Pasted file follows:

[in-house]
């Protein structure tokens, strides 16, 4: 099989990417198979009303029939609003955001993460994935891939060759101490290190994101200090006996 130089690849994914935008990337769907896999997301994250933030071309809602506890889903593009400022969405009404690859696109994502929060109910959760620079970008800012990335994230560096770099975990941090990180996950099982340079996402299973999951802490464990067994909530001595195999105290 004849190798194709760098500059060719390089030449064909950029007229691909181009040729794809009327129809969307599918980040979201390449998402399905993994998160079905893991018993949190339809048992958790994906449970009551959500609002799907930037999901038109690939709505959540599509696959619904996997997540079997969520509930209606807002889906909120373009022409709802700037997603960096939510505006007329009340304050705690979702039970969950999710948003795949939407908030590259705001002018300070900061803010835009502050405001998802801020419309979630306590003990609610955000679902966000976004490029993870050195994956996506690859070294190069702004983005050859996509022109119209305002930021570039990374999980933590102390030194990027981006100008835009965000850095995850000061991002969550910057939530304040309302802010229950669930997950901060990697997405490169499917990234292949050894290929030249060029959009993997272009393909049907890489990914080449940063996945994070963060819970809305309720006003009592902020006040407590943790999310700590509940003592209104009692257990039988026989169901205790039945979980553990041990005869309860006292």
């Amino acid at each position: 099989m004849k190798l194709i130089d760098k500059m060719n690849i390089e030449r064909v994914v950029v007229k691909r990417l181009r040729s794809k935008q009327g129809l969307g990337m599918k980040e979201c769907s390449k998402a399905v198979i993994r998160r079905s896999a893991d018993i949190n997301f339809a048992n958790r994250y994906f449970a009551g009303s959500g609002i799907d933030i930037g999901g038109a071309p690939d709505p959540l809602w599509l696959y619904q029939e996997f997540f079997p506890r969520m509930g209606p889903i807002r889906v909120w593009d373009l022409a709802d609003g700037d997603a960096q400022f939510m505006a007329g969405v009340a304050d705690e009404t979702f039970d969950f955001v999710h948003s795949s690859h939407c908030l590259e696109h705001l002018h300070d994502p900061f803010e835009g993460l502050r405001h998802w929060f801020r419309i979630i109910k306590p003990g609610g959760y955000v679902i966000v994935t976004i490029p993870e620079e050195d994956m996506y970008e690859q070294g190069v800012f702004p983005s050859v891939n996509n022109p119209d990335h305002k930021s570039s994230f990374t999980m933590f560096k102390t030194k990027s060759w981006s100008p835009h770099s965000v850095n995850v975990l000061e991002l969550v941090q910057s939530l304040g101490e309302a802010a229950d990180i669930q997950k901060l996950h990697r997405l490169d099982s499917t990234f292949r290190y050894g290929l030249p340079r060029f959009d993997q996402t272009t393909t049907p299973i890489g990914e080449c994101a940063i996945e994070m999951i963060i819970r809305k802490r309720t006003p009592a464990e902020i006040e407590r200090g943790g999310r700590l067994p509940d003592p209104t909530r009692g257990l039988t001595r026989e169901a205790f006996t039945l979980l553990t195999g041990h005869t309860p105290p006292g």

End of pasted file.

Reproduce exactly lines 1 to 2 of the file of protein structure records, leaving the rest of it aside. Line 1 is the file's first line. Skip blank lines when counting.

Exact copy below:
[in-house]
């Protein structure tokens, strides 16, 4: 099989990417198979009303029939609003955001993460994935891939060759101490290190994101200090006996 130089690849994914935008990337769907896999997301994250933030071309809602506890889903593009400022969405009404690859696109994502929060109910959760620079970008800012990335994230560096770099975990941090990180996950099982340079996402299973999951802490464990067994909530001595195999105290 004849190798194709760098500059060719390089030449064909950029007229691909181009040729794809009327129809969307599918980040979201390449998402399905993994998160079905893991018993949190339809048992958790994906449970009551959500609002799907930037999901038109690939709505959540599509696959619904996997997540079997969520509930209606807002889906909120373009022409709802700037997603960096939510505006007329009340304050705690979702039970969950999710948003795949939407908030590259705001002018300070900061803010835009502050405001998802801020419309979630306590003990609610955000679902966000976004490029993870050195994956996506690859070294190069702004983005050859996509022109119209305002930021570039990374999980933590102390030194990027981006100008835009965000850095995850000061991002969550910057939530304040309302802010229950669930997950901060990697997405490169499917990234292949050894290929030249060029959009993997272009393909049907890489990914080449940063996945994070963060819970809305309720006003009592902020006040407590943790999310700590509940003592209104009692257990039988026989169901205790039945979980553990041990005869309860006292």